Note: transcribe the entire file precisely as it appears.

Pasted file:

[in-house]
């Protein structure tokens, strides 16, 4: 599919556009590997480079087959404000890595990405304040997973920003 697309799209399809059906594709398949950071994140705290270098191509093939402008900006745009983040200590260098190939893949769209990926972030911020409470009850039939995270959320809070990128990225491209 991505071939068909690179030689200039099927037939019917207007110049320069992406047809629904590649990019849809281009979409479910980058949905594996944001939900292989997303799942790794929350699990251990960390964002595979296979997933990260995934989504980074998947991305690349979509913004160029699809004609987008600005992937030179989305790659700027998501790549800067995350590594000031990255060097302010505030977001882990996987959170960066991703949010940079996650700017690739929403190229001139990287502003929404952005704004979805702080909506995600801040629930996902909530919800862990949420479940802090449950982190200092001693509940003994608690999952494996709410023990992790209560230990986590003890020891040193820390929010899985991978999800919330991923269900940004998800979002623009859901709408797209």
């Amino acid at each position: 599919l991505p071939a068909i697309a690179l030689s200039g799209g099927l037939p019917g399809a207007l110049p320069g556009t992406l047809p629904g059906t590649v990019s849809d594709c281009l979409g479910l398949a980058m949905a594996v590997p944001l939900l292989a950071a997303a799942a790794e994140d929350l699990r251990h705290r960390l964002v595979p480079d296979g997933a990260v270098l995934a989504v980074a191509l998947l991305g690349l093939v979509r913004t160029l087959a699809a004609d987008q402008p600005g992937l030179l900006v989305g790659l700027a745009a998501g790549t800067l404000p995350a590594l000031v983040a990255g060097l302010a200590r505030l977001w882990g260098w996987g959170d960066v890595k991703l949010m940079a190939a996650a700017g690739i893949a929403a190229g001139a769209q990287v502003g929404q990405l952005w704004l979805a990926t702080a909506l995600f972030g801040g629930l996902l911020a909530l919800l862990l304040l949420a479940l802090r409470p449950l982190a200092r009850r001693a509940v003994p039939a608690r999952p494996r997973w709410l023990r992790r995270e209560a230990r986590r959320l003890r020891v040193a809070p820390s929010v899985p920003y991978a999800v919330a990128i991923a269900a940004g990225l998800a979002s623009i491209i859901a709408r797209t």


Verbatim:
[in-house]
């Protein structure tokens, strides 16, 4: 599919556009590997480079087959404000890595990405304040997973920003 697309799209399809059906594709398949950071994140705290270098191509093939402008900006745009983040200590260098190939893949769209990926972030911020409470009850039939995270959320809070990128990225491209 991505071939068909690179030689200039099927037939019917207007110049320069992406047809629904590649990019849809281009979409479910980058949905594996944001939900292989997303799942790794929350699990251990960390964002595979296979997933990260995934989504980074998947991305690349979509913004160029699809004609987008600005992937030179989305790659700027998501790549800067995350590594000031990255060097302010505030977001882990996987959170960066991703949010940079996650700017690739929403190229001139990287502003929404952005704004979805702080909506995600801040629930996902909530919800862990949420479940802090449950982190200092001693509940003994608690999952494996709410023990992790209560230990986590003890020891040193820390929010899985991978999800919330991923269900940004998800979002623009859901709408797209």
């Amino acid at each position: 599919l991505p071939a068909i697309a690179l030689s200039g799209g099927l037939p019917g399809a207007l110049p320069g556009t992406l047809p629904g059906t590649v990019s849809d594709c281009l979409g479910l398949a980058m949905a594996v590997p944001l939900l292989a950071a997303a799942a790794e994140d929350l699990r251990h705290r960390l964002v595979p480079d296979g997933a990260v270098l995934a989504v980074a191509l998947l991305g690349l093939v979509r913004t160029l087959a699809a004609d987008q402008p600005g992937l030179l900006v989305g790659l700027a745009a998501g790549t800067l404000p995350a590594l000031v983040a990255g060097l302010a200590r505030l977001w882990g260098w996987g959170d960066v890595k991703l949010m940079a190939a996650a700017g690739i893949a929403a190229g001139a769209q990287v502003g929404q990405l952005w704004l979805a990926t702080a909506l995600f972030g801040g629930l996902l911020a909530l919800l862990l304040l949420a479940l802090r409470p449950l982190a200092r009850r001693a509940v003994p039939a608690r999952p494996r997973w709410l023990r992790r995270e209560a230990r986590r959320l003890r020891v040193a809070p820390s929010v899985p920003y991978a999800v919330a990128i991923a269900a940004g990225l998800a979002s623009i491209i859901a709408r797209t």